Moral rights are the rights of an author of a work, not necessarily the owner of the copyright in that work, to be associated with the work the author created. No one, including the copyright owner, is allowed to distort, mutilate, or otherwise modify the author’s work in a way that would prejudice the author’s honour or reputation. One of these moral rights is the right to the integrity of the work.

Moral rights have the same term as copyright, which is 50 years after the life of the author of the work. However, moral rights cannot be sold or transferred. Moral rights can only be waived by the author of the work. If the author dies before the expiration of the term of moral rights, these rights will pass to the author’s heirs, even if the heirs do not inherit ownership of the copyright itself.

The author can only waive his or her moral rights after the work has been created. Only individuals can waive moral rights, not companies. By waiving moral rights, the author notifies the person or company to whom the author is waiving in favour of, that the author will not exercise his or her moral rights. The author gives up any recourse against the person or company receiving the waiver if there is any distortion, mutilation, or modification to the author’s work in a way that could prejudice the author’s honour or reputation.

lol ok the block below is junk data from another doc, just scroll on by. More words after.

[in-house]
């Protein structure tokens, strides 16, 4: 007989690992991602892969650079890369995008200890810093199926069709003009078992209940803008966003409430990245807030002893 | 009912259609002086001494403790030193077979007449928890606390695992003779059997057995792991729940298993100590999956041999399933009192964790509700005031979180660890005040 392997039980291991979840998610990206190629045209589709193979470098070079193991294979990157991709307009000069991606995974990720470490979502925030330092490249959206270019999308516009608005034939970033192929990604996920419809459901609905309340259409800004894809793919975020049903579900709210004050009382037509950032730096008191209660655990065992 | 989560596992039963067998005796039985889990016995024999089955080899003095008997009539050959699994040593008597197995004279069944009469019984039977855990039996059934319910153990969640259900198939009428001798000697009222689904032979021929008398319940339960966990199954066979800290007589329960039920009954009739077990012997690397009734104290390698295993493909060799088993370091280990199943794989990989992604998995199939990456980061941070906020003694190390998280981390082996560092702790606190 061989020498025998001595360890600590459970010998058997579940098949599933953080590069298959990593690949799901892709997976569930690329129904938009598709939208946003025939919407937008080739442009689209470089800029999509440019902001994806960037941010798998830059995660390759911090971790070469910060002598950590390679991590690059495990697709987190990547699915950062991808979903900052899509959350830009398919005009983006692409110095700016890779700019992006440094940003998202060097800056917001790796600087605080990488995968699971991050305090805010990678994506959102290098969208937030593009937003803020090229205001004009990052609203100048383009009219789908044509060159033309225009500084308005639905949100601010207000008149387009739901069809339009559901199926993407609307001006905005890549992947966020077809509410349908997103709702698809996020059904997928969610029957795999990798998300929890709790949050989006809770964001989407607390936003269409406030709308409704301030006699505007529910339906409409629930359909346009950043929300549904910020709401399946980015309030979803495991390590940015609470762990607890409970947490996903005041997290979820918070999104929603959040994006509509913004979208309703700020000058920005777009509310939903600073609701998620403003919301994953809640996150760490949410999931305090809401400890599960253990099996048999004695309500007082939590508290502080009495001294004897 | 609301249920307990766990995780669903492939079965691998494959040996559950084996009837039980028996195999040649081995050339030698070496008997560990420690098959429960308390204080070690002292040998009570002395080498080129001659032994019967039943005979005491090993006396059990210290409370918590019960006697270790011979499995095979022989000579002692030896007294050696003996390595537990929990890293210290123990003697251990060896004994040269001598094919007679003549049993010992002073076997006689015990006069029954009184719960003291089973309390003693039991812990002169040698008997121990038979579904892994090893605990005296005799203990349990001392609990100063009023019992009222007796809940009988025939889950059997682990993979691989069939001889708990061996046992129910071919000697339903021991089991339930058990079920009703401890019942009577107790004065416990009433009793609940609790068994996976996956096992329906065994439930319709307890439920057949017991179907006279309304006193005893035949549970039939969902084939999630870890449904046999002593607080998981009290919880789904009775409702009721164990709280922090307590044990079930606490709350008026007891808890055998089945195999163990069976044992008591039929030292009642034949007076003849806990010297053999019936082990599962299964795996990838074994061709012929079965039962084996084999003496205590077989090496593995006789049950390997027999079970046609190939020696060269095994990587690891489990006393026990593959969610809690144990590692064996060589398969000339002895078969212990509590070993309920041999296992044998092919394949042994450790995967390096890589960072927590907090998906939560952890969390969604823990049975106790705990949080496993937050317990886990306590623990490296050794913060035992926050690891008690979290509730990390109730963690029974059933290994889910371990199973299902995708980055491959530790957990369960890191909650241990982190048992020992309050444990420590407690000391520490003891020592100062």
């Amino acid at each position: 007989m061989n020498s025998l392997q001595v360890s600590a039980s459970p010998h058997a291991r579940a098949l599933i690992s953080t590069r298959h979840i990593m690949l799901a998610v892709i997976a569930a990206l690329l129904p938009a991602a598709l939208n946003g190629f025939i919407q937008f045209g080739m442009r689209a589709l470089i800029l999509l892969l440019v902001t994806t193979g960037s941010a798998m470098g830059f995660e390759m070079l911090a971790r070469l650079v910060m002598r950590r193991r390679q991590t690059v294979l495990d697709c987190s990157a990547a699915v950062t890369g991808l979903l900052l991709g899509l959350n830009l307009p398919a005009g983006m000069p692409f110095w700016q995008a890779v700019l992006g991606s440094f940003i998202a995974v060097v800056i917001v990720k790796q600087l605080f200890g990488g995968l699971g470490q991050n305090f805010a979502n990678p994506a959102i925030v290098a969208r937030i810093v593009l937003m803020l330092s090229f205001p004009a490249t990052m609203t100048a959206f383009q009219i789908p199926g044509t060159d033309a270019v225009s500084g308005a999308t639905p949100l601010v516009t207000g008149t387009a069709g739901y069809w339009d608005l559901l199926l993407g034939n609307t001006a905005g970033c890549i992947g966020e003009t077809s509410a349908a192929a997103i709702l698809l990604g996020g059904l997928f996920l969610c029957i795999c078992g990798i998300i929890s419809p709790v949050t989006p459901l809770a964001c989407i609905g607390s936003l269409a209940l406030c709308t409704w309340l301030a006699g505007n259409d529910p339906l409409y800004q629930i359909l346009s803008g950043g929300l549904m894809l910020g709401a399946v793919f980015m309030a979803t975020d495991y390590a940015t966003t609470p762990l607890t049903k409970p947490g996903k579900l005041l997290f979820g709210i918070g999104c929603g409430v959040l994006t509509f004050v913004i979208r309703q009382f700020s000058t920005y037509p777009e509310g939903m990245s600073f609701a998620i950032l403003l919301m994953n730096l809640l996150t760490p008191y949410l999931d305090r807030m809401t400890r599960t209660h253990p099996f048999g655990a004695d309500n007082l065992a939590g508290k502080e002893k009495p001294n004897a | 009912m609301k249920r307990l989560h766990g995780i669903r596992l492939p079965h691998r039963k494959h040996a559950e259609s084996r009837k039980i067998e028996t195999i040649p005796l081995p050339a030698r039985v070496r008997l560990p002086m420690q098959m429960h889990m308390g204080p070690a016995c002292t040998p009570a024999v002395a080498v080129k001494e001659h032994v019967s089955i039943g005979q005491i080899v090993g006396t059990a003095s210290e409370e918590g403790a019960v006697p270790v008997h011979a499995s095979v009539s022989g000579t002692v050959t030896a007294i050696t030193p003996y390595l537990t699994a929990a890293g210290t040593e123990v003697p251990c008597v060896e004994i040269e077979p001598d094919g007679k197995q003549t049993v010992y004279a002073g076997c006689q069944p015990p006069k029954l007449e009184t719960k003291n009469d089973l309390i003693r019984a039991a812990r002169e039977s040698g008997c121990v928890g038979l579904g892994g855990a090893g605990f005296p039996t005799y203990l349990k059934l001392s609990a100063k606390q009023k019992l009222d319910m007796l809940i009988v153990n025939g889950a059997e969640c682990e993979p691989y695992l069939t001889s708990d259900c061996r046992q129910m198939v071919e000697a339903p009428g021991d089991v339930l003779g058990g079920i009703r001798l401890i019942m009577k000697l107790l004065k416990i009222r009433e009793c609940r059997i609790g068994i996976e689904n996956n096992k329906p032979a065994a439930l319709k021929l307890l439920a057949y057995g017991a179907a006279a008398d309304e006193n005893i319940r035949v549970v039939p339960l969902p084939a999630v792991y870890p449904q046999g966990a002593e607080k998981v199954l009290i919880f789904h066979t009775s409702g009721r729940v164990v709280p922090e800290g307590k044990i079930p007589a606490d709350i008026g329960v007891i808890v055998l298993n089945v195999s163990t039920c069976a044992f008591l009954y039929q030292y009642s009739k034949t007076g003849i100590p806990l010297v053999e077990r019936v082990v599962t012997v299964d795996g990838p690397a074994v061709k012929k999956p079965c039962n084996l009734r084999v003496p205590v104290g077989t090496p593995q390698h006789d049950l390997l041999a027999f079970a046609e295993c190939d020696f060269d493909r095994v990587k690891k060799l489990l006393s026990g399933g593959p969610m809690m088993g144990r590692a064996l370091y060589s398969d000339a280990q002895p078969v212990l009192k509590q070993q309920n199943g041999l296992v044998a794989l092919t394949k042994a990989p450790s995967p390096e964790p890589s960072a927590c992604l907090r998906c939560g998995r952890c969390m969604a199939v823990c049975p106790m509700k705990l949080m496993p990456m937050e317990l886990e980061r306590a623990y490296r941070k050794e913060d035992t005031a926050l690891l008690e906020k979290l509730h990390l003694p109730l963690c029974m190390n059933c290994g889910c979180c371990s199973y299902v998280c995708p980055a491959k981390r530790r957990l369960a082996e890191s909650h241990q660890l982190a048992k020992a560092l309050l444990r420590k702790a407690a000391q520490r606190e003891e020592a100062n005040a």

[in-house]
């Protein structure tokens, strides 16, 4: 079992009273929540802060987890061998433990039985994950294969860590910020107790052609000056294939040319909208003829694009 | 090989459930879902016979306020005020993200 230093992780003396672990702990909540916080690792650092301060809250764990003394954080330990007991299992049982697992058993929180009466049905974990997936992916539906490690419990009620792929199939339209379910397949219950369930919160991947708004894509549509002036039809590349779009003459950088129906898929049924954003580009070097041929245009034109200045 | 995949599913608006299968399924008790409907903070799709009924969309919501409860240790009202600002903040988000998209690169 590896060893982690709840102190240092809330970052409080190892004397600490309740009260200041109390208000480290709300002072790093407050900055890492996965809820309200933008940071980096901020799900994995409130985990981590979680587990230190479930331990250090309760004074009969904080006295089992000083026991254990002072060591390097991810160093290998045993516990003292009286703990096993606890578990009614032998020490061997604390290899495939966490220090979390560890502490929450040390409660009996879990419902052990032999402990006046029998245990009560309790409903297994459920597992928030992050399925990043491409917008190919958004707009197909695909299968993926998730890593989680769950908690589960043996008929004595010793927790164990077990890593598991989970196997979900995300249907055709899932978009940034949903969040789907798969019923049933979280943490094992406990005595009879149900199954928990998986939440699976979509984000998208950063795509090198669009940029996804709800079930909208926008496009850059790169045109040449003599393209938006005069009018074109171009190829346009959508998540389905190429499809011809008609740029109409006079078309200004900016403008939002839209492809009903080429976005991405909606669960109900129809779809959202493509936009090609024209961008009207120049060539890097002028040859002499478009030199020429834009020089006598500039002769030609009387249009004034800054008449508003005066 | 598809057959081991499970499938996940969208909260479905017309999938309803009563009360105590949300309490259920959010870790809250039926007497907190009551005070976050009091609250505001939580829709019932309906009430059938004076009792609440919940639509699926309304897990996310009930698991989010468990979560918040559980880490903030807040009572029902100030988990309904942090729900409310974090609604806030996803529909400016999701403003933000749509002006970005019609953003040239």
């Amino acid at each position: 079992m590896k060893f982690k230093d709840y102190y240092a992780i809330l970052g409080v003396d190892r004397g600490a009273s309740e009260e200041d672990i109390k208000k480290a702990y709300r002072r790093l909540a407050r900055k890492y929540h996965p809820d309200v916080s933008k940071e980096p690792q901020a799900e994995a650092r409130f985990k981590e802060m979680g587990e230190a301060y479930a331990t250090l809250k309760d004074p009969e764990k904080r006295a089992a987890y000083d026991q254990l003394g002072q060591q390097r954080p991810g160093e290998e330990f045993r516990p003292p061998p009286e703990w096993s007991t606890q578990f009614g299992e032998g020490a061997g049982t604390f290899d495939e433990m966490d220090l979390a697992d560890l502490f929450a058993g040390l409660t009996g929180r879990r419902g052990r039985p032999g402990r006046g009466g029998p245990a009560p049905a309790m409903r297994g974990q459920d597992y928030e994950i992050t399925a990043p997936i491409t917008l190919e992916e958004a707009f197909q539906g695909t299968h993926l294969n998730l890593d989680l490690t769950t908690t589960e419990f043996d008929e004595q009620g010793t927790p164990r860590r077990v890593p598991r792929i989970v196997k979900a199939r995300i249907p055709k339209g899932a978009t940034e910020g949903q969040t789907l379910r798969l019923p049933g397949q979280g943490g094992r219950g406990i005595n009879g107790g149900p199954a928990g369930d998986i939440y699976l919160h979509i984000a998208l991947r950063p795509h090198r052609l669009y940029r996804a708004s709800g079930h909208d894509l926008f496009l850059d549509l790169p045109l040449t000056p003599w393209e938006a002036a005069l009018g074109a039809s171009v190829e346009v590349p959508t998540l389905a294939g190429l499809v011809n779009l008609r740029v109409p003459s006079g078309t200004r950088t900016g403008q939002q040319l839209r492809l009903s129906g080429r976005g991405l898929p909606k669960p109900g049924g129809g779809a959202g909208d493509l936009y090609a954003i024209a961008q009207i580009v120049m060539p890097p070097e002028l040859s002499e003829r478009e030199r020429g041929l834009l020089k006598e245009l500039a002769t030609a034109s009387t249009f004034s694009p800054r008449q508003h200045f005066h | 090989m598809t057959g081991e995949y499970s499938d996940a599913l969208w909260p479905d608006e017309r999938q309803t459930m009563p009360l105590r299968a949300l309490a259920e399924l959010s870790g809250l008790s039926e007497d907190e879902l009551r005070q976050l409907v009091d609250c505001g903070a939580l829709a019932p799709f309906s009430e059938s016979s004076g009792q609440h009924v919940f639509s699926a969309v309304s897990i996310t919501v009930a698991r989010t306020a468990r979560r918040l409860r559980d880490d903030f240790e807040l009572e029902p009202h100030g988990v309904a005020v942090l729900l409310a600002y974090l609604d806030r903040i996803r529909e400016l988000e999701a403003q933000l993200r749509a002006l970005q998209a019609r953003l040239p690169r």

There are various tips businesses can follow to avoid any misunderstanding regarding copyright and moral rights. We have enumerated just a few practical considerations to help businesses when dealing with intellectual property.  

Practical Considerations  
The first and foremost consideration would be to familiarize yourself with copyright laws and determine your position with respect to intellectual property rights if you decide to hire contractors. Do you want to retain the intellectual property that will be created by the contractor?